Why Pride Is Nothing to Be Proud Of

What We Really Need to Feel Good About Ourselves

Posted Jun 06, 2015

Flickr image by Mike Kalasnik
Source: Flickr image by Mike Kalasnik

“I’m proud of myself for having graduated from college and for my accomplishments in life. I pride myself on being punctual and for having strong moral values. I’m proud of my beautiful home and garden.”

These are some of the things that might swell us with pride. But what exactly is pride? Does it serve us or trap us? How does it differ from dignity?

Pride derives from the French word “prud,” which is a late Old English word variously translated as “excellent, splendid, arrogant, haughty.” It is thought that “having a high opinion of oneself” might reflect the Anglo-Saxons opinion of Norman knights who called themselves “proud.”

The Merriam-Webster Dictionary offers multiple definitions for “pride.” A positive one is “A feeling that you respect yourself and deserve to be respected by others.” This seems like a healthy aspect of pride. But then there’s: “A feeling that you are more important or better than other people” and “inordinate self-esteem.” This appears to be a common, not-so-healthy conceit, reflected in statements like, “He had too much pride to ask for help” or “her pride prevented her from admitting she was wrong.”

Since “pride” has conflicting definitions, it may be wise to use a different word to affirm our worth and value.

From Pride to Dignity

We might believe that healthy self-worth means taking pride in our achievements. But if value is tied to our accomplishments or self-image, it’s built upon on a fragile foundation.

There's nothing wrong with feeling satisfaction when we achieve some goal, such as getting a promotion or buying a new car. But if we allow these things to define who we are, we set ourselves up for misery. According to Buddhist psychology, suffering is generated when we cling too tightly to things that will inevitably pass.

A more genuine and stable self-worth is based upon validating, affirming, and valuing ourselves as we are. Self-worth is a function of living with dignity, which exists apart from any accomplishments. Achievements are ephemeral and can become a trap. If too much of our attention goes toward accomplishing bigger and better things in order to feel good, then we become addicted to external sources of gratification.

In contrast, dignity can live inside us regardless of our successes and failures. We don’t have to prove anything to anybody--or even to ourselves. If an enterprise fails, this doesn’t mean that we’re a failure. If an attempt to communicate our feelings to our partner falls flat, we might feel sad, but we can feel good knowing we did our best. We can experience the dignity of having reached out to connect or to repair an injury to the relationship. We can experience the dignity of living with integrity, regardless of the outcome.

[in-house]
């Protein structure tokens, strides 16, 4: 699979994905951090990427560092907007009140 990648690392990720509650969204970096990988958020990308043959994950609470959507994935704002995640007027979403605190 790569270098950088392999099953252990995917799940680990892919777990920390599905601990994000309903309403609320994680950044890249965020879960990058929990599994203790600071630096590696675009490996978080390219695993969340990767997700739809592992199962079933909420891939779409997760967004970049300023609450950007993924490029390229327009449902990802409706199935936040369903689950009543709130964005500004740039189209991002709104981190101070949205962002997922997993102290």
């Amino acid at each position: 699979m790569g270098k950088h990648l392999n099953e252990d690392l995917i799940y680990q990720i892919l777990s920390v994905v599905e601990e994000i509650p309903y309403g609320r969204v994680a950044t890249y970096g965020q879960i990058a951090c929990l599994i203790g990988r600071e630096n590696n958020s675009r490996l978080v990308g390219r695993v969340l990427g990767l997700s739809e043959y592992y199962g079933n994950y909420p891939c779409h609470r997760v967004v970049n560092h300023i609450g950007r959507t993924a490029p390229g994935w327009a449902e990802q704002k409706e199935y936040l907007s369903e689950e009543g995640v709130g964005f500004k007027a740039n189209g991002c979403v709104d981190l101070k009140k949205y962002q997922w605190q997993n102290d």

Pride is Shame-Driven

Perhaps there’s good reason why pride has been considered one of the seven deadly sins. We’ve all been repelled by people who have an inflated view of themselves. They may talk about themselves excessively and rarely show interest in others. They pump themselves up and come across as snooty--exuding an attitude that makes others feel judged.

Such over-confidence and arrogance pushes us away. Instead of relating to us as equals, they display an obnoxious superiority that makes us feel small. They have the knack of making us feel the shame that they refuse to face within themselves. 

Pride is often driven by poor self-worth and shame. We feel so badly about ourselves that we compensate by feeling superior. We look for others’ flaws as a way to conceal our own. We relish criticizing others as a defense against recognizing our own shortcomings.

Pride prevents us from acknowledging our human vulnerabilities. This shame-driven pride makes us too uncomfortable to say, “I’m sorry, I was wrong, I made a mistake.” When pride rules, we believe we’re always right. This makes it difficult to sustain intimate relationships; nobody likes being with a know-it-all.

As the light of our dignity shines more brightly, we realize that we don’t have to be perfect. Showing vulnerability and humility invites people toward us. We become approachable rather than intimidating. We don’t see ourselves as better or worse than anyone else. We recognize that we’re all a part of the human condition; we all have strengths and weaknessess.

It is freeing to hold ourselves with the dignity that comes from simply being human. We don’t need to achieve “greatness” in order to have worth and value. We’re great just as we are. We might be inclined to pursue excellence because it feels meaningful, enlivening, and expansive, but not because it defines who we are as a person.

When pride substitutes for our human dignity, it disconnects us. Affirming our dignity and allowing others their dignity, we become more available to honor ourselves and connect with others as equals. Pride is a burden we don’t need. Living with dignity allows us to move more freely through life.

Please consider liking my Facebook page and click on “get notifications”(under "Likes") to receive future posts. If you like this article, you might appreciate my latest book, Dancing with Fire.

John Amodeo, Ph.D., MFT, is author of Dancing with Fire: A Mindful Way to Loving Relationships, which won the 2014 Silver Independent Publisher Book Award in the relationship category. His other books include The Authentic Heart and Love & Betrayal: Broken Trust in Intimate Relationships. He has been a licensed marriage and family therapist for 35 years in the San Francisco Bay area and has conducted workshops internationally on relationships and couples therapy.

Flickr image by Mike Kalasnik

© John Amodeo